NBA pulls All-Star Game from Charlotte due to LGBT legislation

Krystal Johnson and agencies

The NBA is moving their 2017 All-Star Game from Charlotte due to recently enacted North Carolina legislation limiting LGBT anti-discrimination protections in the state.

The legislation, which was passed in March, mandated that transgender people use public bathrooms that match their birth gender.

Kyrie Irving brings the ball up court during the 2014 NBA All-Star Game. Photo: Reuters

The law's passage created an immediate and severe backlash from businesses raising speculation the NBA would stick to its progress stance and likely to move the game.

Now the NBA is focused on the New Orleans as the host for the All-Star Game on February 19.

"The NBA has decided to relocate the 2017 All-Star Game from Charlotte with the hope of rescheduling for 2019," a statement read.

For now, there are still other cities trying to lure the All-Star Game, sources said.

LeBron James of the Cleveland Cavaliers goes up for a dunk during the NBA All-Star Game in Toronto. Photo: Reuters

“Our week-long schedule of All-Star events and activities is intended to be a global celebration of basketball, our league, and the values for which we stand, and to bring together all members of the NBA community - current and former players, league and team officials, business partners, and fans,” the league said.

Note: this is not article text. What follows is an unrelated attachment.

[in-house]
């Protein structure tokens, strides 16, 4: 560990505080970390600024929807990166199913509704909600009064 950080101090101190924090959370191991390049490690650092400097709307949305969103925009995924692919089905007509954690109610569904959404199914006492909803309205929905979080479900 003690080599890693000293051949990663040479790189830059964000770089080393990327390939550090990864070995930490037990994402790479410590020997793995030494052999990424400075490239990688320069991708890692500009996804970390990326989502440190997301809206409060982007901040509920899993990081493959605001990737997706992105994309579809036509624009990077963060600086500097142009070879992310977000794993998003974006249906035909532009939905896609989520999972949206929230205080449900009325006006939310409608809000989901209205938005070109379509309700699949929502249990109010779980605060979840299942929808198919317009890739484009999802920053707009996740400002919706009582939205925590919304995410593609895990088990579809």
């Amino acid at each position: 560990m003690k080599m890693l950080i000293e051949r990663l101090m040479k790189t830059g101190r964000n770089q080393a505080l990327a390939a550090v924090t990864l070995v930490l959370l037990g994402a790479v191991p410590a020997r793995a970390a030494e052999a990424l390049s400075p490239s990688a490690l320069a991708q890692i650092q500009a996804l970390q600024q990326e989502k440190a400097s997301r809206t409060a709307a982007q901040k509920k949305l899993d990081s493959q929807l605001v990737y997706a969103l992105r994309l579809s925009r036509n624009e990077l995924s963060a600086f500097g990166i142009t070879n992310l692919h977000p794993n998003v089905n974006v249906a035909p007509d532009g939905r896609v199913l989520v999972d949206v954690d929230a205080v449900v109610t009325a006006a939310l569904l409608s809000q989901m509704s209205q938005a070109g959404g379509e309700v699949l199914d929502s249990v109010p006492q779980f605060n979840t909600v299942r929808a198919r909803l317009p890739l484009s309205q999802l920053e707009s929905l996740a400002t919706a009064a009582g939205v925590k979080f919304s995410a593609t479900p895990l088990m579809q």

NBA commissioner Adam Silver had threatened to move the game unless a discriminatory North Carolina law aimed at the state’s lesbian, gay, bisexual and transgender community was changed.

Mr Silver said this needed to be done as soon as possible because of the logistics and planning the NBA needs to run its marquee midseason event.

The city of Charlotte is aiming to host the game in 2019.

The issue is centered on North Carolina’s House Bill 2, a law that mandates transgender people use public restrooms corresponding to the sex listed on their birth certificates.

The law also omits LGBT people from North Carolina’s anti-discrimination protections, forbids local governments from widening LGBT protections and excludes all forms of workplace discrimination lawsuits from North Carolina state courts.

NBA commissioner Adam Silver had threatened to move the game unless a discriminatory North Carolina law against LGBT was changed. Photo: AP

“While we recognise that the NBA cannot choose the law in every city, state, and country in which we do business, we do not believe we can successfully host our All-Star festivities in Charlotte in the climate created by HB2,” the league said.

"We look forward to re-starting plans for our All-Star festivities in Charlotte for 2019 provided there is an appropriate resolution to this matter.”

Charlotte Hornets owner Michael Jordan had been counting on All-Star Weekend as a signature event for his franchise, and the economic impact of losing the All-Star Game for the franchise and region promises to be dramatic.

The NBA had discussed moving the All-Star Game to the new T-Mobile Arena in Las Vegas, sources said, but scheduling conflicts at the facility became part of the reason the idea never advanced past high-level league conversations during the Las Vegas summer league this month, sources said.

New Orleans hosted the All-Star Game in 2008 and 2014.